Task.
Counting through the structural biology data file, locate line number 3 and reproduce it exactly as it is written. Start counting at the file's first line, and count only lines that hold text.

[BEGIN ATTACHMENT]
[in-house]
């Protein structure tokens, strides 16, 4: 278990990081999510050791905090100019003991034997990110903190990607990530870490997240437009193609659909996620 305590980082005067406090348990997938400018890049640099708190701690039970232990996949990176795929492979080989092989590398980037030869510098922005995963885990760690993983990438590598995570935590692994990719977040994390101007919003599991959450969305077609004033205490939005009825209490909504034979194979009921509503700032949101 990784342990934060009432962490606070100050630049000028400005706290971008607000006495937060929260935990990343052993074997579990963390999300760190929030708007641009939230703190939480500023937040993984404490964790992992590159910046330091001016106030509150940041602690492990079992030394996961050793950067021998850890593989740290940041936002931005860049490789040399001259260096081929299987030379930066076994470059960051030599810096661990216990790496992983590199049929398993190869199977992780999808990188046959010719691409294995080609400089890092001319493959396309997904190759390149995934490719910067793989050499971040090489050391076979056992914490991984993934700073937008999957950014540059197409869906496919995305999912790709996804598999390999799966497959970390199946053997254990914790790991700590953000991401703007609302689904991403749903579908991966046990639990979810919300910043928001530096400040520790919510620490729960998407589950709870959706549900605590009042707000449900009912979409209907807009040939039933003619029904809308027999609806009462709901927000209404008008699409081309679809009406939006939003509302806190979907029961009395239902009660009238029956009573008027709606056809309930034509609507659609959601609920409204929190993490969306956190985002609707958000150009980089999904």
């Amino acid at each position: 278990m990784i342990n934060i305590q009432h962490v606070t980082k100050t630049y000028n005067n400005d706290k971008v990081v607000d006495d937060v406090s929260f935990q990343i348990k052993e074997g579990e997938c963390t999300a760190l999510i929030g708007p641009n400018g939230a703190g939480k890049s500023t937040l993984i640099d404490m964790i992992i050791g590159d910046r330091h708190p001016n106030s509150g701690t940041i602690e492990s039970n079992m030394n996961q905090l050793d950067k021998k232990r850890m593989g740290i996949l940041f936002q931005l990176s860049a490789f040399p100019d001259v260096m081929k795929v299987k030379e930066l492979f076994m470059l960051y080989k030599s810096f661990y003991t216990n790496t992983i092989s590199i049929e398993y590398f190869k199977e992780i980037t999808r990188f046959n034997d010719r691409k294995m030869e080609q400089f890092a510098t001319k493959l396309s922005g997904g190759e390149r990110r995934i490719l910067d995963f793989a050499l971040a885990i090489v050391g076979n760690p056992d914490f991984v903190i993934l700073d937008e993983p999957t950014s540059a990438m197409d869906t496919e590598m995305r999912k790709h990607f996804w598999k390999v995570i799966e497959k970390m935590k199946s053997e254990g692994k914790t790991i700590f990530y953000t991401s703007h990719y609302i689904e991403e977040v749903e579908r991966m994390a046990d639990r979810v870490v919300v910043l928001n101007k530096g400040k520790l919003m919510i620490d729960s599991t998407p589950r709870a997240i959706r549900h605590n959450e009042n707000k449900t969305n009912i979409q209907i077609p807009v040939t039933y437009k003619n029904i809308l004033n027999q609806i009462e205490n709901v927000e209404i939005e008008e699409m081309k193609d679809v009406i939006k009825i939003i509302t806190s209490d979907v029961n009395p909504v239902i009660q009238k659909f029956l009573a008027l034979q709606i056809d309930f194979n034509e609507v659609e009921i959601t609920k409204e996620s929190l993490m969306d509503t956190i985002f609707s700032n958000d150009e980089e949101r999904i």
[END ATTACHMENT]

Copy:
């Amino acid at each position: 278990m990784i342990n934060i305590q009432h962490v606070t980082k100050t630049y000028n005067n400005d706290k971008v990081v607000d006495d937060v406090s929260f935990q990343i348990k052993e074997g579990e997938c963390t999300a760190l999510i929030g708007p641009n400018g939230a703190g939480k890049s500023t937040l993984i640099d404490m964790i992992i050791g590159d910046r330091h708190p001016n106030s509150g701690t940041i602690e492990s039970n079992m030394n996961q905090l050793d950067k021998k232990r850890m593989g740290i996949l940041f936002q931005l990176s860049a490789f040399p100019d001259v260096m081929k795929v299987k030379e930066l492979f076994m470059l960051y080989k030599s810096f661990y003991t216990n790496t992983i092989s590199i049929e398993y590398f190869k199977e992780i980037t999808r990188f046959n034997d010719r691409k294995m030869e080609q400089f890092a510098t001319k493959l396309s922005g997904g190759e390149r990110r995934i490719l910067d995963f793989a050499l971040a885990i090489v050391g076979n760690p056992d914490f991984v903190i993934l700073d937008e993983p999957t950014s540059a990438m197409d869906t496919e590598m995305r999912k790709h990607f996804w598999k390999v995570i799966e497959k970390m935590k199946s053997e254990g692994k914790t790991i700590f990530y953000t991401s703007h990719y609302i689904e991403e977040v749903e579908r991966m994390a046990d639990r979810v870490v919300v910043l928001n101007k530096g400040k520790l919003m919510i620490d729960s599991t998407p589950r709870a997240i959706r549900h605590n959450e009042n707000k449900t969305n009912i979409q209907i077609p807009v040939t039933y437009k003619n029904i809308l004033n027999q609806i009462e205490n709901v927000e209404i939005e008008e699409m081309k193609d679809v009406i939006k009825i939003i509302t806190s209490d979907v029961n009395p909504v239902i009660q009238k659909f029956l009573a008027l034979q709606i056809d309930f194979n034509e609507v659609e009921i959601t609920k409204e996620s929190l993490m969306d509503t956190i985002f609707s700032n958000d150009e980089e949101r999904i």